“Acts” are defined as including: following, watching, monitoring, tracking or spying upon a person; pestering a person; impersonating a person; communicating with or about a person; purporting to act or communicate on behalf of a person; disclosing to other persons private information in respect of a person; interfering with the property (including pets) of a person;  loitering in the vicinity of a person; causing, without the consent of the person, an electronic communication or information system operated by a person to function in a particular way;

On conviction the Court

“may, in addition to or as an alternative to any other penalty, order that the person shall not, for such period as the court may specify, communicate by any means with or about the other person or that the person shall not approach within such distance as the court shall specify of the place of residence, education or employment of the other person.”

New Provisions for Civil Protection: Hope for Stalking Victims

One key area where Ireland’s legal approach could evolve further is the use of restraining orders. In England, courts can issue restraining orders upon conviction or acquittal, based on a balance of probabilities. This preventative measure could offer additional protection to stalking victims in Ireland, suggesting a potential avenue for future legislative reform.

While criminal prosecution can address severe cases of stalking, many victims seek civil remedies for ongoing protection. Unless there has been or is a relationship between the stalker and individual, as defined in the Domestic Violence Act, 2018, the Courts cannot offer much by way of assistance to victims of stalking by way of Order. Solicitors can write letters asking that the behaviour stop, and this is sometimes sufficient, but not always.

Part 5 of the Criminal Justice (Miscellaneous Provisions) Act 2023 has not been commenced yet. When commenced will be hugely significant for victims of stalking, as it will allow for people to seek Orders broadly similar to Safety Orders, which are available under the Domestic Violence Act, when certain criteria are met.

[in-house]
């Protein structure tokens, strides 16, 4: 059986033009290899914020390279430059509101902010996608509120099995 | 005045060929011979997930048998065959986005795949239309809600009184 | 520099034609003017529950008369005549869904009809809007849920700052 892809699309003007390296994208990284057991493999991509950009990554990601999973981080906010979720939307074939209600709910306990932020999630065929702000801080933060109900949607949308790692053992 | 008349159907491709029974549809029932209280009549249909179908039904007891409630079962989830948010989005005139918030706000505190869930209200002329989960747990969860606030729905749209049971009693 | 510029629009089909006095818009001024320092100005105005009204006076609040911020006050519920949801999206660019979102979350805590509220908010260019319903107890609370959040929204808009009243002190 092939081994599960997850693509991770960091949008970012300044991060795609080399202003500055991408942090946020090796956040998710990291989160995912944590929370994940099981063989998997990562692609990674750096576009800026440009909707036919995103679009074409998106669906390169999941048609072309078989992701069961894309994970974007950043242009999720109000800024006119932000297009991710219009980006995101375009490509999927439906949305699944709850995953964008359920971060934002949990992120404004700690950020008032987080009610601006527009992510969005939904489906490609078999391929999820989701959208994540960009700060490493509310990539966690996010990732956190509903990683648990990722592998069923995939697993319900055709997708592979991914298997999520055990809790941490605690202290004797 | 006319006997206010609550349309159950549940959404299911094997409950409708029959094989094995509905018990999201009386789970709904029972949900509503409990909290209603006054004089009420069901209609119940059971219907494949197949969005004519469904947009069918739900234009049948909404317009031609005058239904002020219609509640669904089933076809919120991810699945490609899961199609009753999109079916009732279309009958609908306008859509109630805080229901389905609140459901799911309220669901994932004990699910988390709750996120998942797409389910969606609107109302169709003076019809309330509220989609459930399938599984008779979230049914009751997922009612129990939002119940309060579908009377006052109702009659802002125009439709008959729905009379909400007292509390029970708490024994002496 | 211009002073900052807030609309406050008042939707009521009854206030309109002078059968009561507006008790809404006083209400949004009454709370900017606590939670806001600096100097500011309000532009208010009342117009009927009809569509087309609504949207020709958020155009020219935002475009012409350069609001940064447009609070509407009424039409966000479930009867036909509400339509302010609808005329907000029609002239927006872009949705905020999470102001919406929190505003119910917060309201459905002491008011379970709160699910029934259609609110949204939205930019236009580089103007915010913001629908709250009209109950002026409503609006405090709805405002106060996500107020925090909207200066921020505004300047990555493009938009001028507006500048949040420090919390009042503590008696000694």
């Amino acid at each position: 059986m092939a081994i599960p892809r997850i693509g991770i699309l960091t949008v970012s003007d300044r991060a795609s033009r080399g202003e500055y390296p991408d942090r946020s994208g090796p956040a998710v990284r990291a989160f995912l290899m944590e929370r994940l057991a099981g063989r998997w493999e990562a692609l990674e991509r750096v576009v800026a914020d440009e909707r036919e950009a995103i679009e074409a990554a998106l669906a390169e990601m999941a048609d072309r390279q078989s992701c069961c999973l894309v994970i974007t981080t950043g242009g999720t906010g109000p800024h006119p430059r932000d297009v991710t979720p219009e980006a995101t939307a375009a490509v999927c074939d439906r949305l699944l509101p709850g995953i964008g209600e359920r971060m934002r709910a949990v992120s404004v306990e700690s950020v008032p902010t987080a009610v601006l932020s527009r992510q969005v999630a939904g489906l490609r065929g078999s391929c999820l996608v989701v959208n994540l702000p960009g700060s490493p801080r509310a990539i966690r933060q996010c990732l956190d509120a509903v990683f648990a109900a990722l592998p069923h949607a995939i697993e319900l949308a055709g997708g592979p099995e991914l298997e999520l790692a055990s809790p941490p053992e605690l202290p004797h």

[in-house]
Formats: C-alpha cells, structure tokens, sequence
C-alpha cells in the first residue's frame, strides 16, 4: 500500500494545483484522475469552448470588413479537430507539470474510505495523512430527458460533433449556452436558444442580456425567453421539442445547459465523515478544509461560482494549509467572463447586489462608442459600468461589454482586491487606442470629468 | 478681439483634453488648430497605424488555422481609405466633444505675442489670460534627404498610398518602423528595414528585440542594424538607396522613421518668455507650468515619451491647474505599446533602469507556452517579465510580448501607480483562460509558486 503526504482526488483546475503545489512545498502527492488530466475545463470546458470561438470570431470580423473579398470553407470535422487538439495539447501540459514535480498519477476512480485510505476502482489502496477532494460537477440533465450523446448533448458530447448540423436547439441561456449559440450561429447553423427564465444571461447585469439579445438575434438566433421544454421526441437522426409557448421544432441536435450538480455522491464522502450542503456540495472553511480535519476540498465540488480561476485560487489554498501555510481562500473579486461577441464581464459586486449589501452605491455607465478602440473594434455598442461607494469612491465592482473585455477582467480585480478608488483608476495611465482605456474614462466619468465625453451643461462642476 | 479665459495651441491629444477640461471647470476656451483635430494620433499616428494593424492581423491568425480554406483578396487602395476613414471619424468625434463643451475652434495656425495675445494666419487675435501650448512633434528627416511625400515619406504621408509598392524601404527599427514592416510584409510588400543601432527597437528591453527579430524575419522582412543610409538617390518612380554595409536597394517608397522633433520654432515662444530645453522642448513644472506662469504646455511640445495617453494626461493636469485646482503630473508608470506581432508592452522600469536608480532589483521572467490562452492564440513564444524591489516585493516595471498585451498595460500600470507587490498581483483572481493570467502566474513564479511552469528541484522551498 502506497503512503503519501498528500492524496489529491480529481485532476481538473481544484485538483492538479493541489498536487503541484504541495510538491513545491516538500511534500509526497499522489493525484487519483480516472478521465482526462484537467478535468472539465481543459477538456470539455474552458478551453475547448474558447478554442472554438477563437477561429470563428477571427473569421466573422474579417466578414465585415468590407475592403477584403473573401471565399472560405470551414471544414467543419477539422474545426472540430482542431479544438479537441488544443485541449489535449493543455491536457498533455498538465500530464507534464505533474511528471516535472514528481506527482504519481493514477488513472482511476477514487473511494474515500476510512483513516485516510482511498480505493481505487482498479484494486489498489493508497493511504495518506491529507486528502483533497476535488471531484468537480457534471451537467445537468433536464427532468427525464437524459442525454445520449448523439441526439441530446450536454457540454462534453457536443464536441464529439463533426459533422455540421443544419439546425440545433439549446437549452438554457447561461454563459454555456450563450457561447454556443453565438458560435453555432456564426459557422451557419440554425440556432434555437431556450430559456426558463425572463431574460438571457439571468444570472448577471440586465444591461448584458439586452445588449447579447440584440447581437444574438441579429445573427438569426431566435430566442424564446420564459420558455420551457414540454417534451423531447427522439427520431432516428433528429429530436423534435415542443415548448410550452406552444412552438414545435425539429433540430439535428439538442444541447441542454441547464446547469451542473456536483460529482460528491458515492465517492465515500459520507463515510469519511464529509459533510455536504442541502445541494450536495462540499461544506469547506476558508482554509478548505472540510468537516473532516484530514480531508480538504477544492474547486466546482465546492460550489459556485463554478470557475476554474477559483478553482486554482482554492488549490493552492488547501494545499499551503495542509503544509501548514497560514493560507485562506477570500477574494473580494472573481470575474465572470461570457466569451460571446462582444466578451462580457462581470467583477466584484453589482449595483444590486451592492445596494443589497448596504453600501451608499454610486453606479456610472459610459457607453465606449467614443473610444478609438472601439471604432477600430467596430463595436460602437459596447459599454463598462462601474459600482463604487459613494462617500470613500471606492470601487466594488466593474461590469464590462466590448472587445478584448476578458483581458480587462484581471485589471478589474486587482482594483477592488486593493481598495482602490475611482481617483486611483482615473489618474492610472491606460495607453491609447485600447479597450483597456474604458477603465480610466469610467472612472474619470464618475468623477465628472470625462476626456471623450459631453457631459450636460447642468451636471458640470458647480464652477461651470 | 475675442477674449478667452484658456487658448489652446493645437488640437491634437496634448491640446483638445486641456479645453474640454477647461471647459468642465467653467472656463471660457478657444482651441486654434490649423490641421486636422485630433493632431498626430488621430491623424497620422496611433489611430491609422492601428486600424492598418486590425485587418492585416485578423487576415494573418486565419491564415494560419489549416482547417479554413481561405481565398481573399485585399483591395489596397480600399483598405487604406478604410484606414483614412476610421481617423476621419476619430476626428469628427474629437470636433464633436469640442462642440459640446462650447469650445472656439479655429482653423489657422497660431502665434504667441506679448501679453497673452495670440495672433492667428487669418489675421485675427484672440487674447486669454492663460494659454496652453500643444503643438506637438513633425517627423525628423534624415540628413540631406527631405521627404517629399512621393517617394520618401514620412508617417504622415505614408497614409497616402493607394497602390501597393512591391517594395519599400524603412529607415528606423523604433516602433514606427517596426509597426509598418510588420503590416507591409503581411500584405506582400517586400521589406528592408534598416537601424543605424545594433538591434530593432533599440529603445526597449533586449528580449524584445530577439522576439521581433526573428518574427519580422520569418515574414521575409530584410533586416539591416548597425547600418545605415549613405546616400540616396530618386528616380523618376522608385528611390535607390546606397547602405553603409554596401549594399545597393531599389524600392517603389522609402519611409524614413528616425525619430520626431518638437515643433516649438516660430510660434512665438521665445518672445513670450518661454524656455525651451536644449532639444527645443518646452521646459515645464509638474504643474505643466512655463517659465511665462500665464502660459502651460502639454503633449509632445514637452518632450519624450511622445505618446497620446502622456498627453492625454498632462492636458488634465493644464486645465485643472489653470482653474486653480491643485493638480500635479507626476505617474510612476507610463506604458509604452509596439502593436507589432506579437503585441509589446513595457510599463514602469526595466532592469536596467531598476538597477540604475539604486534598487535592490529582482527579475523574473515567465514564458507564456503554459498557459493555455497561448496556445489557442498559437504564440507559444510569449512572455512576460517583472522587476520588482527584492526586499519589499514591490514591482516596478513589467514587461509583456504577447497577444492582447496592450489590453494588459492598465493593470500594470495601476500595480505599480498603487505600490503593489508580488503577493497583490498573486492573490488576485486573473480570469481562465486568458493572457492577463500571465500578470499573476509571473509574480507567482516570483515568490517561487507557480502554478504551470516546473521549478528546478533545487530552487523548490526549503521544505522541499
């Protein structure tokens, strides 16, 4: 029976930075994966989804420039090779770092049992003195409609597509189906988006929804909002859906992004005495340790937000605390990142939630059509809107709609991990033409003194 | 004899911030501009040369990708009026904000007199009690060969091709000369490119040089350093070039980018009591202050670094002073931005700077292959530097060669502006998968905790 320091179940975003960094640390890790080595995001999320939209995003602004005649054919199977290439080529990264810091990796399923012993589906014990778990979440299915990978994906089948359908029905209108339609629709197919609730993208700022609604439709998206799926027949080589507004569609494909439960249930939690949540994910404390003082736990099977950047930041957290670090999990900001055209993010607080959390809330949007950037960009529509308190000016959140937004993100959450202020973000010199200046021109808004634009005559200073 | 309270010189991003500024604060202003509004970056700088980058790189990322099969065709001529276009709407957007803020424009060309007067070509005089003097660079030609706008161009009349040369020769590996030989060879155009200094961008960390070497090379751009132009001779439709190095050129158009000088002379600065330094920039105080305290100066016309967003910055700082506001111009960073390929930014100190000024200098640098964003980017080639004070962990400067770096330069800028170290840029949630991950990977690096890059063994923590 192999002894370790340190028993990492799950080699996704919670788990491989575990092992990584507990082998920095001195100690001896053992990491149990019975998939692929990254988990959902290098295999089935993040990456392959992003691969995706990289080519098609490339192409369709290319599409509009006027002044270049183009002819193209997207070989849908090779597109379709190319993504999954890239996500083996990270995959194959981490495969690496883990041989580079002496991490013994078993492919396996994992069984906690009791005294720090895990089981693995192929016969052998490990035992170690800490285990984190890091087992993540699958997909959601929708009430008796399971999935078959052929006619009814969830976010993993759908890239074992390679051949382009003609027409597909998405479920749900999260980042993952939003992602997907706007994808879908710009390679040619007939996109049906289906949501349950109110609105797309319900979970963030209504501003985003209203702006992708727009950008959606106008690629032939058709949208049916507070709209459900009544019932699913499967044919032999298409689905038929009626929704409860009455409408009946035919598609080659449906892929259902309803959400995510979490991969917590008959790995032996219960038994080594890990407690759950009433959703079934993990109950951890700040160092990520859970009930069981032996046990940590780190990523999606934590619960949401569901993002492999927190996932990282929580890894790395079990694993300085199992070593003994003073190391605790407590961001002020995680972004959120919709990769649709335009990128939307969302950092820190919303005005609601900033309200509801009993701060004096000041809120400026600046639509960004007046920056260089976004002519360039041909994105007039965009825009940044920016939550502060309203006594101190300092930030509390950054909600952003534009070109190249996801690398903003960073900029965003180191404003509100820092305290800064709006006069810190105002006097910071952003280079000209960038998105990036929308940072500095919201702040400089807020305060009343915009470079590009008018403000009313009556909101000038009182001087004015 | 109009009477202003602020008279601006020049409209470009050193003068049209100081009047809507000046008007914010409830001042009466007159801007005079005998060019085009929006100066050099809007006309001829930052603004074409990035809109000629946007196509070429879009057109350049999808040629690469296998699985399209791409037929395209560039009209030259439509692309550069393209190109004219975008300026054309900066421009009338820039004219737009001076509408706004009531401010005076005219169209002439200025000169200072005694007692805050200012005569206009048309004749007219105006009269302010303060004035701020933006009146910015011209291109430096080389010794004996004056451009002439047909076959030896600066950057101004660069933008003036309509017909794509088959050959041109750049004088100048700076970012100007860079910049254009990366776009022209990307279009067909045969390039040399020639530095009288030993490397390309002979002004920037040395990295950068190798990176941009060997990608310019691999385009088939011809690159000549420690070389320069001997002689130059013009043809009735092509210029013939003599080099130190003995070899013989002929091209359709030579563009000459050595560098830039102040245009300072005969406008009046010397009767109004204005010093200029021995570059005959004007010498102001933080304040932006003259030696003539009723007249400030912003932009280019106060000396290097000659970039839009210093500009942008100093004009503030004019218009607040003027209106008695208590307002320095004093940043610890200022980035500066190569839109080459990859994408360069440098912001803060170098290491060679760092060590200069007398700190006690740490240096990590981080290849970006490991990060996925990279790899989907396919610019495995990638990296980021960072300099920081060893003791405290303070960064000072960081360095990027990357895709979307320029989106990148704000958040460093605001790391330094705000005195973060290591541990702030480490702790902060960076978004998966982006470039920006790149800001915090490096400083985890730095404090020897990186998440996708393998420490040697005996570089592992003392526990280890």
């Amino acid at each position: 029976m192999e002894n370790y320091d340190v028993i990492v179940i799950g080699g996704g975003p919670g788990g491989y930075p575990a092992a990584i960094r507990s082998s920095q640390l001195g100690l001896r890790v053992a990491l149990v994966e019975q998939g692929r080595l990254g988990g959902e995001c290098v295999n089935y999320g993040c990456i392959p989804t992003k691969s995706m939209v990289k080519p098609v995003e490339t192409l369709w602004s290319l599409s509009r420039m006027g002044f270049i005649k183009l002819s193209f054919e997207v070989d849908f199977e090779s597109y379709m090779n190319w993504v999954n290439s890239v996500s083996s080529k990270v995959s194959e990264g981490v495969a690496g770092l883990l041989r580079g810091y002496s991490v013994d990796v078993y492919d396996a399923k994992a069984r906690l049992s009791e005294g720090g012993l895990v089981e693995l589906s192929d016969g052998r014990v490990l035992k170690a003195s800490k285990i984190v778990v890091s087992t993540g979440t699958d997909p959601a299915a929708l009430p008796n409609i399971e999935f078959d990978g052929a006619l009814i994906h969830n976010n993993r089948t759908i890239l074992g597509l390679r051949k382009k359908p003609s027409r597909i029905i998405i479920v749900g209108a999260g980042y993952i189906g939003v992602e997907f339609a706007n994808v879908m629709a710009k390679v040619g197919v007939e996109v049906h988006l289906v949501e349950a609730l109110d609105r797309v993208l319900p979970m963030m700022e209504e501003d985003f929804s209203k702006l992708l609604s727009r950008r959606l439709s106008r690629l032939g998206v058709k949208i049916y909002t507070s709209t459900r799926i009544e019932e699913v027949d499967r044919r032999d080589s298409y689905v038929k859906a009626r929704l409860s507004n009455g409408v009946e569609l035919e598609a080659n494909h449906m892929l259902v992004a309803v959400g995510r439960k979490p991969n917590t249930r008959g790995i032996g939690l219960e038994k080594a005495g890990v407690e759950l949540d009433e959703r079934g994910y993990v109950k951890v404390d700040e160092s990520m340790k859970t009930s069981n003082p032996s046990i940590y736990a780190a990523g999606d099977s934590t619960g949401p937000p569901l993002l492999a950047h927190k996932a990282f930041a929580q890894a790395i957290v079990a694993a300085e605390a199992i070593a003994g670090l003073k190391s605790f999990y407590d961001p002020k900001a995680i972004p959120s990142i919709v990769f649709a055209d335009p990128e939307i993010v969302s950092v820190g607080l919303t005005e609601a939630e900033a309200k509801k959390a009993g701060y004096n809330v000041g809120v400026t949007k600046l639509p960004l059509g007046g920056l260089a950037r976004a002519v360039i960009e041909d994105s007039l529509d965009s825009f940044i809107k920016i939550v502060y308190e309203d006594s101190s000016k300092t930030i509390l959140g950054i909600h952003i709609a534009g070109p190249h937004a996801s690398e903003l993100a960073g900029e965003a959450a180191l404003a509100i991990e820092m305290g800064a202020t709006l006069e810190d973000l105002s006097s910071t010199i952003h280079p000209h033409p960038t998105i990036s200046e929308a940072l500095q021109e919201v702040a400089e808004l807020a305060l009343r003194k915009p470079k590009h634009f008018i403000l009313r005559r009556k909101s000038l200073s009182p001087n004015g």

This is because Section 28 of the 2023 Act allows an applicant (or a Garda on behalf of an applicant) to apply to the District Court for an Order lasting up to 5 years against another person prohibiting that person from:

(a) using or threatening to use violence against, molesting or putting in fear the person;

(b) following or communicating by any means with or about the person;

(c) approaching, within such distance as the court shall specify, the place of residence, education or employment of the person;

(d) engaging in such other forms of relevant conduct as the court specifies.

Breach of the Order can be prosecuted and can result in imprisonment of up to 12 months.

Given that I have referenced the law in England above, it is only fair to state English law does not have any similar provisions at the moment and it must be hoped that they and other jurisdictions will follow our lead.

This will be hugely significant to people who have had the misfortune to attract the attentions of those who persist in behaviour that can be life changing / life limiting for victims.

Conclusion: How Media Shapes Legal Awareness

Media portrayals, like those in Baby Reindeer, can influence public perception and spark dialogue on stalking and harassment. This conversation often leads to a deeper examination of the legal framework and the tools available for prosecution and civil protection. As Irish law evolves, it is essential to continue assessing the impact of media narratives on real-life legal outcomes.